The Arkansas Supreme Court today dismissed a lawsuit against the state brought by Justin Harris, the former Republican state representative from West Fork best known for a tragically botched adoption of two young girls that came to light in 2015. The justices said the complaint was barred by sovereign immunity.
Harris and his wife, Marsha, who was also a plaintiff in the lawsuit, adopted two sisters from the state foster care system in 2013. According to those who knew the family, the Harrises soon came to believe the girls — then ages 3 and 5 — were demonically possessed and would confine them to their rooms for long periods.
The Harrises eventually gave both children away to another family, unbeknownst to the state. One was sexually abused by the father in that household, Eric C. Francis, who is now serving a 40-year sentence for the crime. (The sisters were later adopted by another family.)
The Arkansas Times published a series of stories in March 2015 revealing details of the failed adoption. Soon thereafter, it appears DHS opened a child maltreatment investigation into Justin and Marsha Harris.
Such investigations are confidential, and DHS generally cannot confirm or deny whether one has occurred, but the Harrises’ lawsuit indicates an investigation took place. The complaint says a DHS investigator interviewed the Harrises’ three biological sons at Shiloh Christian Academy in Springdale on April 29, 2015 “in the course of a child maltreatment investigation.” (It’s not clear whether that investigation sought evidence of maltreatment of the Harrises’ sons or of the adopted girls who had previously lived in their home.)
The Harrises filed their complaint against DHS in April 2018, long after public outcry around the adoption scandal had passed. (Justin Harris served the rest of his term as a state legislator but did not run for re-election in 2016.) In the lawsuit, they claim DHS sought to perform the April 2015 interview at the school only “because of the intentional Malice that a certain DHS official had for the Plaintiffs” and that their constitutional rights were violated by investigators interviewing their sons on the grounds of a private, Christian school.
“Plaintiff parents and Plaintiff minor children had reasonable expectations of privacy and to be free from the threat of government intrusion in the safety, security and sanctity of the Private School environment,” the complaint says. The Harrises are represented by Springdale attorney Travis Story, who is known both for his activism around social conservative causes and his controversial tenure on the state medical marijuana commission.
An attorney for DHS argued the Harrises’ suit should be dismissed for several reasons, including sovereign immunity — the principle that the state should be immune from lawsuits. Washington County Circuit Judge John Threet rejected DHS’ arguments in a December 2018 order, but the agency appealed. Today, the state Supreme Court reversed Threet’s order and dismissed the suit.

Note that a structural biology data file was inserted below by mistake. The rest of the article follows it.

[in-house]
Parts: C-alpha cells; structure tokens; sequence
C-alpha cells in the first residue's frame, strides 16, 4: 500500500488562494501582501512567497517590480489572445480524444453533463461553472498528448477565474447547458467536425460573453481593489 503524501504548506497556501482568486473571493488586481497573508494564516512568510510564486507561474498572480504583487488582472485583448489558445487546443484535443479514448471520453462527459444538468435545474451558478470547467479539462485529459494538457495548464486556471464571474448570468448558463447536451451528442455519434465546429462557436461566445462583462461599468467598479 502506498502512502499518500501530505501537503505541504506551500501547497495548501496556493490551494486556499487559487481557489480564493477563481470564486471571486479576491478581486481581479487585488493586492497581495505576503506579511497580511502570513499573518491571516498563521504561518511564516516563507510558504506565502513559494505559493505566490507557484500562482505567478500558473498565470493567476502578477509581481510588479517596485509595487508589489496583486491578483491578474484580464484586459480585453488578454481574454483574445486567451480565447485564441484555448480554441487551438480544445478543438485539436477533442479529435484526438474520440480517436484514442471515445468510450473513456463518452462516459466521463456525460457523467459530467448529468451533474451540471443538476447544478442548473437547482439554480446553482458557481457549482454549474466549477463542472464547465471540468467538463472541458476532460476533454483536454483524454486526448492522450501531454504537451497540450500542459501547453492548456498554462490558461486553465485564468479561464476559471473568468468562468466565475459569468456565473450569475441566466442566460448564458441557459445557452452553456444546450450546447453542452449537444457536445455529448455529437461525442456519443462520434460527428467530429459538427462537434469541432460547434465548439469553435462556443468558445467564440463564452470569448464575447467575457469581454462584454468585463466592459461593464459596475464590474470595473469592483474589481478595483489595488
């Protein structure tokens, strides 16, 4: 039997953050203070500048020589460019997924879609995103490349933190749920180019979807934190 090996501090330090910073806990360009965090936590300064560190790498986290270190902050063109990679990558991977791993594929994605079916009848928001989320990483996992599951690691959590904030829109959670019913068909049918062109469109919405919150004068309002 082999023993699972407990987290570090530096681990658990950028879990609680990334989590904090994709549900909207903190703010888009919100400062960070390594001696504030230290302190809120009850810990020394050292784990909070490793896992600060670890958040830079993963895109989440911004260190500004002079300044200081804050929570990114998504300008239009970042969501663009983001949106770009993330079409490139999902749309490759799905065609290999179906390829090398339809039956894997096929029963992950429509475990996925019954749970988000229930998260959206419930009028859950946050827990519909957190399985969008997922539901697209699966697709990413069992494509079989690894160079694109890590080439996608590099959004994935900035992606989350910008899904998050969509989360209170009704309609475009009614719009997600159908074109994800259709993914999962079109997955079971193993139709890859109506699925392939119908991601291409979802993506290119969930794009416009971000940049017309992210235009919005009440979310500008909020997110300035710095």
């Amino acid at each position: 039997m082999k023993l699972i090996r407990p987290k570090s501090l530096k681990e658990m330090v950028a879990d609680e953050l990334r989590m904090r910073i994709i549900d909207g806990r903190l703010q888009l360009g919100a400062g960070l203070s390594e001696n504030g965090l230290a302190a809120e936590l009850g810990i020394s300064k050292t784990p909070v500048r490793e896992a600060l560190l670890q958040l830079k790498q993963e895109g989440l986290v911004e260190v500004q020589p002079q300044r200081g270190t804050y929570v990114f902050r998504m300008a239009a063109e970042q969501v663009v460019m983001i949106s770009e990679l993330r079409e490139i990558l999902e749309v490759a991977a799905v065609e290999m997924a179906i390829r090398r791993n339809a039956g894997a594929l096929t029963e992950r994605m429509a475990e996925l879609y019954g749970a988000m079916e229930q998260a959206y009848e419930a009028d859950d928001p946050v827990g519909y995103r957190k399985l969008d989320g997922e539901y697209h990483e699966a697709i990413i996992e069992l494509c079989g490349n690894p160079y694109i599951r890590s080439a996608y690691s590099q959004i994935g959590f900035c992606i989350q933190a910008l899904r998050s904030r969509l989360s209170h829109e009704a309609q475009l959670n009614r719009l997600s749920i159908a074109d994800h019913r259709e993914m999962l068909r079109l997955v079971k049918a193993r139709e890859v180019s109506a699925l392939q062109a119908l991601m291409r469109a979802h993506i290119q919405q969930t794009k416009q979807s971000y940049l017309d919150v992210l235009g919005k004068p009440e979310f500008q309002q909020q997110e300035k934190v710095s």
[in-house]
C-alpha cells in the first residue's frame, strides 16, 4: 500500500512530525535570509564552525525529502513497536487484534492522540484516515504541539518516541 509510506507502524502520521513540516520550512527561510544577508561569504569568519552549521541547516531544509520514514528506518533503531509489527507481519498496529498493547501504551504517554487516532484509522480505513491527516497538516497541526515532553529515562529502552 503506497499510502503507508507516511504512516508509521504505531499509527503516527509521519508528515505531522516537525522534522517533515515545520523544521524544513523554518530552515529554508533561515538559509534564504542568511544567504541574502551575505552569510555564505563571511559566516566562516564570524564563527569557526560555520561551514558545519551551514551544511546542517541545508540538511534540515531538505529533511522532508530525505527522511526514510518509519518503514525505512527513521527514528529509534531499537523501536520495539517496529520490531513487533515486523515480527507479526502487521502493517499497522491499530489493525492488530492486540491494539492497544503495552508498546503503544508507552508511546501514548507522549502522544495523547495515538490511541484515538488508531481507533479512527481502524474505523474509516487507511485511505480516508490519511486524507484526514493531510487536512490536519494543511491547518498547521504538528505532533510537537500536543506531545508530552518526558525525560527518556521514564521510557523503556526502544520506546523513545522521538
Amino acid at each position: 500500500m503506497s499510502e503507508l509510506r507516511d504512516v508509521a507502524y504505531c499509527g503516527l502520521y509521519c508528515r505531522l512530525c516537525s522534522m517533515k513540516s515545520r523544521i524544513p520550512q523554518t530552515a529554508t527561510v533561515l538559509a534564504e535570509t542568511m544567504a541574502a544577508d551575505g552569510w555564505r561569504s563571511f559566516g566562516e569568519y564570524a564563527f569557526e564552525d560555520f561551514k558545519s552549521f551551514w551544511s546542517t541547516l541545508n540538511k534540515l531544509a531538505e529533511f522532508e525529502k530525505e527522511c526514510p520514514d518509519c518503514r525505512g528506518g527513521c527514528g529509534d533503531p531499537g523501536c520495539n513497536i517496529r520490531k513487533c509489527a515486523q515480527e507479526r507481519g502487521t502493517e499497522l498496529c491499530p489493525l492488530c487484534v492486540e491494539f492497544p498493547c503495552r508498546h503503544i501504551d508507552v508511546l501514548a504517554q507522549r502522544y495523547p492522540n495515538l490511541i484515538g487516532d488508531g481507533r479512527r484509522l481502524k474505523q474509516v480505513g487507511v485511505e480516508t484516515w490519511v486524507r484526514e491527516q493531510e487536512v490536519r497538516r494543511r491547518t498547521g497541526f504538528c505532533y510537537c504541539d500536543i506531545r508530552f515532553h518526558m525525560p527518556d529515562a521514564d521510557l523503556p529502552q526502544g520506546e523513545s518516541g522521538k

The majority opinion, written by Associate Justice Robin Wynne, expounded only upon the sovereign immunity argument. The court’s interpretation of sovereign immunity has expanded enormously in recent years, giving the state more and more power to dismiss claims against it out of hand. Justice Jo Hart dissented, as she has in other recent sovereign immunity cases, warning that the majority’s decision “gives new unbridled power to the State.”
The Harrises’ assertion that they were unfairly targeted by DHS in 2015 is ironic, considering Harris was a state representative at the time. In 2015, he sat on a committee overseeing DHS and had the power to hold up the agency’s budget. He was also well-acquainted with Cecile Blucker, the head of the DHS division responsible for adoption and foster care.
Cheryl and Craig Hart, who were foster parents to the two girls before they entered the Harris household, told the Arkansas Times in 2015 that they believed Harris had used his status as a legislator to expedite the adoption over the objections of the Harts, DHS caseworkers and others. The Harts believed Blucker intervened to facilitate the adoption after local DHS caseworkers expressed doubts that Justin and Marsha Harris were prepared to handle the adoption.
After the news of the adoption broke in March 2015, the state legislature created a new law prohibiting the so-called “rehoming” of an adopted child. Harris himself voted for the law. But had it been in effect in 2013, Harris would have been committing a felony by giving away his legally adopted daughters to another family.